A person or organisation in possession of information relating to criminal activities is legally obliged to disclose it to the police, if legal proceedings or investigations are under way in connection with those activities. There is no legal obligation to disclose information if no investigation is in progress and there has been no approach from the police, but deliberately evading questioning by the police or being evasive or untruthful when questioned may result in you being charged with perverting the course of justice. In the course of investigations the police may obtain a court order obliging interviewers and custodians to disclose the content of interviews, thus overriding any confidentiality agreements made with interviewees. Courts may similarly require interviewers or others to give evidence based on the content of interviews.
Interviewees who are likely to provide information about criminal activities should be made aware that this may have to be disclosed to investigating police, even if access for everyone else has been restricted.
When should an interview be treated as confidential?
It’s perhaps best to assume that every interview should be treated as confidential until they have been deposited in an archive with documentation which states how it may be used. Assuming an interview is confidential means also making sure that anyone else involved is also aware of this. Transcribers should be aware that they also have duties of confidentiality which mean that an interview transcript should not be shared within anyone apart from the interviewer or other project member and that all interviews files, both recordings and transcripts should be kept in a secure place.
Most oral history projects use a volunteer agreement which sets out expectations relating to confidentiality and disclosure.
Who is this guidance for?
This guide is for people who record oral history interviews, and organisations and individuals who keep collections of oral history recordings in the four nations of the United Kingdom. England, Scotland, Wales and Northern Ireland comprise the UK and amongst them have three legal systems. However so far as the law is referred to in this document it is safe to assume that all come within the wider context of UK and European law. The Oral History Society promotes the use of oral history techniques to record the memories of those whose life stories would otherwise be lost to future generations, and encourages researchers and teachers to make use of oral history in their work.
It is essential that interviewees should have confidence and trust in interviewers, and that recordings should be available for research and other use within a legal and ethical framework which protects the interests of interviewees. The following information and guidelines are aimed at ensuring that these objectives are achieved.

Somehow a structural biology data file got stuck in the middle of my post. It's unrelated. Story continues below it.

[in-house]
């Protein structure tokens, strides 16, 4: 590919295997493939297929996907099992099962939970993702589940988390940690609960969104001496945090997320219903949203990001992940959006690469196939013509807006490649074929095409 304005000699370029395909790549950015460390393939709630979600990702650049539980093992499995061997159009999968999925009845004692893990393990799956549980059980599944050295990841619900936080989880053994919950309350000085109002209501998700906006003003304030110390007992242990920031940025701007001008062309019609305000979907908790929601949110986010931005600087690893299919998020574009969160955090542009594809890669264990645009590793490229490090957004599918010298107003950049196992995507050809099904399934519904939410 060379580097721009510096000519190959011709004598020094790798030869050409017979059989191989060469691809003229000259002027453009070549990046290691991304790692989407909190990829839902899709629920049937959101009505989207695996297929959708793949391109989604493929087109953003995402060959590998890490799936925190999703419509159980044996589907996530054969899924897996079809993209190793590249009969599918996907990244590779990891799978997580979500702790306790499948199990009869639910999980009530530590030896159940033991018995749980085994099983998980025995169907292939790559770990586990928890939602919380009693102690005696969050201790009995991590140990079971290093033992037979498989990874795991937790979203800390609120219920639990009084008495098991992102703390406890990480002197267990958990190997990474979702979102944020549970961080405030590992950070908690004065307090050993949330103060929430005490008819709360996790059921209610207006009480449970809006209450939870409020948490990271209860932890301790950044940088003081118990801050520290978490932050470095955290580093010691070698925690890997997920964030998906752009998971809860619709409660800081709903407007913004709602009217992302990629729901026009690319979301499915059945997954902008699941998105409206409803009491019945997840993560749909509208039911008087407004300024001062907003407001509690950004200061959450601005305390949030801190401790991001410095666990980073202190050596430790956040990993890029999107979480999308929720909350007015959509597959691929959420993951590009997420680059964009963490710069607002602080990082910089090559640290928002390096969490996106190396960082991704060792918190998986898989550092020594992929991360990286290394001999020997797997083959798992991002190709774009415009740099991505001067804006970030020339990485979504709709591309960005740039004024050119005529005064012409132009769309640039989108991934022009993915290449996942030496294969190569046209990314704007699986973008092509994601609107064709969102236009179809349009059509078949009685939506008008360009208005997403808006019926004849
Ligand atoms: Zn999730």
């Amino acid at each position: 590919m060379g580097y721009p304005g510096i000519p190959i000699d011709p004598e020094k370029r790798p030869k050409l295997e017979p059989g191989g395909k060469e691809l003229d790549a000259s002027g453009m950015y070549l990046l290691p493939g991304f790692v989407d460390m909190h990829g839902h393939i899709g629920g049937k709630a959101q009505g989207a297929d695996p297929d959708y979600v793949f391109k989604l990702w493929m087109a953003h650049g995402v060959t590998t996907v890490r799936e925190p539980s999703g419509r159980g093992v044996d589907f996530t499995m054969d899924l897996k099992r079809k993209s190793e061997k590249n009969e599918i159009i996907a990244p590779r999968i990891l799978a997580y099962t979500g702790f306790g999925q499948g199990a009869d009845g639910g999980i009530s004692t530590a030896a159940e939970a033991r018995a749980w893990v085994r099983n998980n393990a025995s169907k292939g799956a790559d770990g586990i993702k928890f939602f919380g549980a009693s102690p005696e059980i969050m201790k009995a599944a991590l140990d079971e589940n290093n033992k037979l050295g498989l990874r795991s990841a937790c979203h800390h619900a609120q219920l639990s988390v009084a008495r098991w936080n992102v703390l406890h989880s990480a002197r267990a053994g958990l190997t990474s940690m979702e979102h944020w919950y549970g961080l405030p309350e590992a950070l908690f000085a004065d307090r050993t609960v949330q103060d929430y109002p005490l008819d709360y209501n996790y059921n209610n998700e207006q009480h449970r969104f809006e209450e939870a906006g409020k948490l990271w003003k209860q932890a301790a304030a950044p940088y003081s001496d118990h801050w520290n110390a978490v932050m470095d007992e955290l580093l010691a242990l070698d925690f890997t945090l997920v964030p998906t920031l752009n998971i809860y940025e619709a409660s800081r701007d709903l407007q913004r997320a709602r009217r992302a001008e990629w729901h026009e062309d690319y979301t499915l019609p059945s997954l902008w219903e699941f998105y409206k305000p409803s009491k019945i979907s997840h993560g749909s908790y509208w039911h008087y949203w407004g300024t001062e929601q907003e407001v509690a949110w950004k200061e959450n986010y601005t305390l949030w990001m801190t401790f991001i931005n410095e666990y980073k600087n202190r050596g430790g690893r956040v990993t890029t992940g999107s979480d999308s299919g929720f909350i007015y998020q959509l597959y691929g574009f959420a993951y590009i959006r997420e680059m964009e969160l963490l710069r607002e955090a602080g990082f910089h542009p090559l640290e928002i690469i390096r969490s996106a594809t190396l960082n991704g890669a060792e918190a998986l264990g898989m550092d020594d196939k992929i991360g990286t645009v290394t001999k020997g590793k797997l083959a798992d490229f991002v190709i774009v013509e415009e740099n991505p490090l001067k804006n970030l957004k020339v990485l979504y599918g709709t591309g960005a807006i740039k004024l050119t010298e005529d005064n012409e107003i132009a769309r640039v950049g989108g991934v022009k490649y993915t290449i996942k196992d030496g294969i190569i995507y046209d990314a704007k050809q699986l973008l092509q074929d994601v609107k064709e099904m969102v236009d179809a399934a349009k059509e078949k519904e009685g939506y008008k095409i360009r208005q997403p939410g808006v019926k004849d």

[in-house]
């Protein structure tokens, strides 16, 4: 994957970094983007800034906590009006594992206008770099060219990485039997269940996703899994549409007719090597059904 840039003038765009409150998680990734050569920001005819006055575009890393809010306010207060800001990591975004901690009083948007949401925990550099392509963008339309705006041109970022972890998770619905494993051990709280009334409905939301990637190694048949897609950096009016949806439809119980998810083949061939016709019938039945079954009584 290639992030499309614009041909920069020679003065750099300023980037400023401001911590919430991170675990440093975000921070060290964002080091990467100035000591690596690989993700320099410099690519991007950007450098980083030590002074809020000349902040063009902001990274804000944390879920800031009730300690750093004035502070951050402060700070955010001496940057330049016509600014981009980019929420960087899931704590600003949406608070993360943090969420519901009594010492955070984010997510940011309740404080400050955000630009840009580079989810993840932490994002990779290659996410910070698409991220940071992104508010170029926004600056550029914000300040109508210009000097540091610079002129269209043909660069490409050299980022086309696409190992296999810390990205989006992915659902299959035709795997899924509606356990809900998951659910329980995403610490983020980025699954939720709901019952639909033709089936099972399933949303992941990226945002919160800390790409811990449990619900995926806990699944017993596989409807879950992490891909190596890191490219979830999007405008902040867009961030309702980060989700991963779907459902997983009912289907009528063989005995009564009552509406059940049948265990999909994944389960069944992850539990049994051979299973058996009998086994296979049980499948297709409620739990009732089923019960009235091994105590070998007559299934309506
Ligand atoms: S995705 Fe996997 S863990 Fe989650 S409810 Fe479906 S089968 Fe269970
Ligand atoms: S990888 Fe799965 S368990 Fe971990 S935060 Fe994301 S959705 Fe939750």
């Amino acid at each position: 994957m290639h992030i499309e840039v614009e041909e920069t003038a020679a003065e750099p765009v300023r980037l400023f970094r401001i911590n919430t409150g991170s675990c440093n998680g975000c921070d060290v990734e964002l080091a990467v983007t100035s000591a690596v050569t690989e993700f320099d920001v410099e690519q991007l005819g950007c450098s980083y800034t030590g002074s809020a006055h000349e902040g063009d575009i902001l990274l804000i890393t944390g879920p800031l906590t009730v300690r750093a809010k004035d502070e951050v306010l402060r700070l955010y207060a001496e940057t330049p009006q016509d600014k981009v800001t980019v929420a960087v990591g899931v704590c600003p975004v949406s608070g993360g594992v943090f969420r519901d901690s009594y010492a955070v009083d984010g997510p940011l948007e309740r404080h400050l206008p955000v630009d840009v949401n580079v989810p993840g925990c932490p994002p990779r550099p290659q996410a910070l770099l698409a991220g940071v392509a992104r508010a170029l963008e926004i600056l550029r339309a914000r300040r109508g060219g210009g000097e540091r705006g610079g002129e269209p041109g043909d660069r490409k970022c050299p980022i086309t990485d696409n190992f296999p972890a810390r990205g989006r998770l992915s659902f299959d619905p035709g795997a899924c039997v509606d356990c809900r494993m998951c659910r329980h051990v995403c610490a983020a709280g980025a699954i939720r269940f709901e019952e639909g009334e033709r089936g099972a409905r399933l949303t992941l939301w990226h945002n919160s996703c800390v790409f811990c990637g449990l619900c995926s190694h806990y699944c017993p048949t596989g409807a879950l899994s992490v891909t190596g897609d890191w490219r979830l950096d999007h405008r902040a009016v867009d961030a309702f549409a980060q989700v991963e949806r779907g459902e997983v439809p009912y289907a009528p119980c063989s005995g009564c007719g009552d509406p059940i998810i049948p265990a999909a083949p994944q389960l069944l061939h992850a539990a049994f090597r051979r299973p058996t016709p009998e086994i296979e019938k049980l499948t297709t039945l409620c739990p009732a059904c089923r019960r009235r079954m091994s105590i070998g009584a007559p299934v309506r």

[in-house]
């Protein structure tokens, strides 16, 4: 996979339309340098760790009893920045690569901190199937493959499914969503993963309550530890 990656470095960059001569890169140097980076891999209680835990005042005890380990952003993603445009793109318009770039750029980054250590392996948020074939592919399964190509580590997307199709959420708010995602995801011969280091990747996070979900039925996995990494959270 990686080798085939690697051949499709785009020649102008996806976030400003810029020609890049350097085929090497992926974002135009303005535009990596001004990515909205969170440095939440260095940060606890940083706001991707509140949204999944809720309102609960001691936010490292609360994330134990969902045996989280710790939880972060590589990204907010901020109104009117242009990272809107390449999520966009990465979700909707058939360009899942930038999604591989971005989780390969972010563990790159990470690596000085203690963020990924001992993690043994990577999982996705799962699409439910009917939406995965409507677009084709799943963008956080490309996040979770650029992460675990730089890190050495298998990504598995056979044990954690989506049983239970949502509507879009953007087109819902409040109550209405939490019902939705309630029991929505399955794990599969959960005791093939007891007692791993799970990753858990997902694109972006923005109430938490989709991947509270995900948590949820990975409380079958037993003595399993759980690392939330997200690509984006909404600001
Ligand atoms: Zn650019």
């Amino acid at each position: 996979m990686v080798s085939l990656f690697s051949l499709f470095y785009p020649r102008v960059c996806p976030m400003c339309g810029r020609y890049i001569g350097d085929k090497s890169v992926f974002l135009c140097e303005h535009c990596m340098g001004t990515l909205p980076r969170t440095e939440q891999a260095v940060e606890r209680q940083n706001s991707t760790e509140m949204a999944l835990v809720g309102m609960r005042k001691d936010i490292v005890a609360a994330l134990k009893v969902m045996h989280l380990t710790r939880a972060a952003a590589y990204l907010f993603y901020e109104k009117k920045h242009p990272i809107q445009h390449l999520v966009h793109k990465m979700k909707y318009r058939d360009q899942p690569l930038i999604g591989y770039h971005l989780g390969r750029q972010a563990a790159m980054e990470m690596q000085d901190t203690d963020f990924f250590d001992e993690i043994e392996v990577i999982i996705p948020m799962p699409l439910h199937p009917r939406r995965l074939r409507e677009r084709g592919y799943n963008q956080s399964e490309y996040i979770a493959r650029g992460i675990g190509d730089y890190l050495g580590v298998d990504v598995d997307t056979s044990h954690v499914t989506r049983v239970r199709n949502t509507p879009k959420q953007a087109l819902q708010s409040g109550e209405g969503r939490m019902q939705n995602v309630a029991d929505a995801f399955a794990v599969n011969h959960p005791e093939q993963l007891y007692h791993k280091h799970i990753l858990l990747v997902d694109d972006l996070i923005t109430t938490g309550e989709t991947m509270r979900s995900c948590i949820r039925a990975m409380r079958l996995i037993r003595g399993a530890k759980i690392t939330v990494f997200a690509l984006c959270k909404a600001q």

Anyone involved with the creation and preservation of oral history interviews should take steps to safeguard their reputation for trustworthiness. This means ensuring that what they do is within the various UK and European laws that apply to oral history and that they have not been acting illegally. Oral historians generally speaking have a good reputation in this respect. This guidance is therefore offered as reassurance and advice to both interviewers and interviewees.
The Oral History Society believes that, while oral history work must comply with the law, legal requirements alone do not provide an adequate framework for good practice. No UK law was designed specifically to regulate oral history work; in fact no law even mentions it. Beyond legal considerations we have long held the view that oral historians should abide by a voluntary set of ethical guidelines.
For these reasons this guide covers responsibilities and obligations beyond legal requirements. Members of the Oral History Society, including those who are custodians, archivists and librarians, have agreed to abide by these guidelines.
The guidance reflects the workflow of a typical oral history interview. Much of the legal and technical detail is available not within the main guidance text but via hypertext links so that the key steps and terms can be understood and followed. There are also links to sample documents and resources.
Media and Technology
Can you suggest any audio editing software which is fairly straightforward for me to download?
For an excellent, easy to use and powerful audio editing application, you may wish to consider ‘Audacity’. You will find further information about the many features available plus links to downloading this software on their website, which can be found at the link below.
More details can be found on the Audacity website.
What should I do if I have interviews that people working in the media want to access?
An OHS media working group has prepared guidelines for working with media enquiries. View this document at the link below.
More details can be found by clicking here.
Where can I find information about caring for CDs and DVDs?
There is an online publication about caring for CDs and DVDs at the link below, produced by the National Preservation Office, British Library. Free printed copies are available on request.
More details can be found by clicking here.
Training and Volunteering
How can I become a volunteer with an oral history project?
The Oral History Society website has a section for volunteer recruitment. If you are seeking a voluntary position or would like to advertise for volunteers, please go to the volunteer pages of this website for more details.